More than a million people live in south-east London but, incredibly, many were starved of movies for years. Until recently, Crystal Palace and West Norwood had no cinema of any kind. Ditto Brockley, Dulwich and Blackheath. The south-east of the capital was like a black hole when it came to film-going. Unless you were willing to travel to Greenwich (for the likes of the Picturehouse) or Peckham (for the cheap and cheerful Peckhamplex), the telly was all you had.
But in the last few years, an entrepreneurial spirit has been awakened to end the drought. Since 2014, a slew of pop-up, do-it-yourself cinemas have sprung up. Most have used multi-purpose public spaces not usually associated with the movies. Some are young, not-for-profit community interest companies. Others are family-run. And three of the majors – Everyman, Picturehouse and Curzon – have followed suit. With more new cinemas planned in the Lewisham area (a Catford site was approved last year), this homegrown breed of indie ‘craft’ cinemas shows no sign of abating, with their owners all insisting that they offer something different and unique.
Jayne Williams, 30, who runs the Rivoli Ballroom in Crofton Park, remembers seeing George Michael shoot a video in her grandparents’ historic venue. But it wasn’t until she returned to the family nest five years ago, after studying graphic design at Central Saint Martins, that she decided to right a wrong and put on a movie night.
‘There’s something about the ballroom, it’s like a scene out of “The Shining”’
‘My tutor had urged us to go to the Prince Charles Cinema [in the West End] to let off steam,’ she says. ‘And it was the old stuff I loved, more than anything. That sense of nostalgia. I wanted to bring that here and try it out for myself. I thought there would be an audience for the kind of movies that I wanted to see. So I thought: Why not turn it into an event?’
Since starting her themed screenings – which have to fit around the ballroom’s hectic schedule (it gets used for filming movies and TV shows like BBC1’s ‘Informer’, as well as private hires and disco nights) – she has put on classics by Scorsese (‘Goodfellas’), Kubrick (‘The Shining’), Spielberg (‘Jaws’) and Tarantino (‘Pulp Fiction’), among others. These crowd-pleasers draw in the locals, especially couples, she says. ‘Coming here for an evening is something a bit different,’ she adds, pointing to the original interiors of the building, which are all perfectly preserved. The cost? A reasonable £12 a ticket.
As a start-up, she began channelling her experience of venue management to get kitted out. First came a rented projector and screen (soon replaced by a permanent one, bought online), then the house PA and additional speakers (upgraded with a professional mixing desk). The outlay wasn’t enormous to begin with – less than £500 – but the movies proved a little tougher to license. All the major studios pointed her to Film Bank Media, which licenses mainstream titles at £100 a pop, or 35 -50 percent of box office takings (whichever is higher), while indie distributors sometimes license on friendlier terms. Yet some classics still remain elusive.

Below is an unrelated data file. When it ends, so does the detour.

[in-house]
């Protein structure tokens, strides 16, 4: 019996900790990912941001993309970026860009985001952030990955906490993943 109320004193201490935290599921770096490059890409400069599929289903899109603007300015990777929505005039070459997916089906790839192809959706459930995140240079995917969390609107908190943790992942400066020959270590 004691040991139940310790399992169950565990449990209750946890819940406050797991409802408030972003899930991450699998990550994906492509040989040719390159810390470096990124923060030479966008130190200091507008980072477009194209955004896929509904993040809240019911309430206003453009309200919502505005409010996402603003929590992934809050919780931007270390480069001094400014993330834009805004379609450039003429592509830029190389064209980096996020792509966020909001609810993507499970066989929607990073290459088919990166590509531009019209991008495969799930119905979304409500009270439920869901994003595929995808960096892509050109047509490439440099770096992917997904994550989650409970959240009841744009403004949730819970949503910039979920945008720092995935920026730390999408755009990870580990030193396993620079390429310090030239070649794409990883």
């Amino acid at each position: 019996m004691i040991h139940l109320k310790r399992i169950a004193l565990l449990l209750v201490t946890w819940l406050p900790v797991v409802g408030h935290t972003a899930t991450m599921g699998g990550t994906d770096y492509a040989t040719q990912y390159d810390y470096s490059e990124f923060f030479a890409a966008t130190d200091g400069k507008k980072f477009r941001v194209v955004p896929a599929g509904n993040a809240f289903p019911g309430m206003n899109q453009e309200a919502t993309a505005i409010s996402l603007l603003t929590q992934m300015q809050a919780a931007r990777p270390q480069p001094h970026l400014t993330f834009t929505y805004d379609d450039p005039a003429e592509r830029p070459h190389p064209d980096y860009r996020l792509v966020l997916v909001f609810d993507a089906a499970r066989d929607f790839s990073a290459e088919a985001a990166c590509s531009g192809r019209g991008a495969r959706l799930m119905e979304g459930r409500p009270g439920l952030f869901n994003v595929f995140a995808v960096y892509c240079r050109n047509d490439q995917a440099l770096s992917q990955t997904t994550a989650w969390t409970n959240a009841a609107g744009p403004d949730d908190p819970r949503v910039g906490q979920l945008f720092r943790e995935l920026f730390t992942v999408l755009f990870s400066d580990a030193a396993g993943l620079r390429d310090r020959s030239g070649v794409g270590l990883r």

Straight out of a Kubruck film – the bar at the Rivoli Ballroom.
‘I really want to screen “Psycho” – I’m a huge horror fan – but I can’t. You can’t show any Hitchcock,’ she says. ‘And the Star Wars and Harry Potter franchises are also off limits as well. So you have to pick and choose, and plan ahead.’
She’s a ‘one-man band’ at the moment, but plans to expand to venues outside London, now her experiment has paid off. ‘It’s been two years since we started and we still get 60 or 70 people coming every time,’ she says. ‘“The Shining” is still the best, a real staple. When we’ve screened that, we’ve had 400 people turn up. There’s something about the ballroom, it’s like a scene out of Kubrick’s movie. I think that’s why it works so well at night. It’s kind of creepy.’
Visit Crofton Park Pictures for more info about upcoming screenings at the Rivoli Ballroom.
Support Time Out
We see you’re using an ad-blocker. Ad revenue is Time Out’s main source of income. The content you’re reading is made by independent, expert local journalists.
Support Time Out directly today and help us champion the people and places which make the city tick. Cheers!Donate now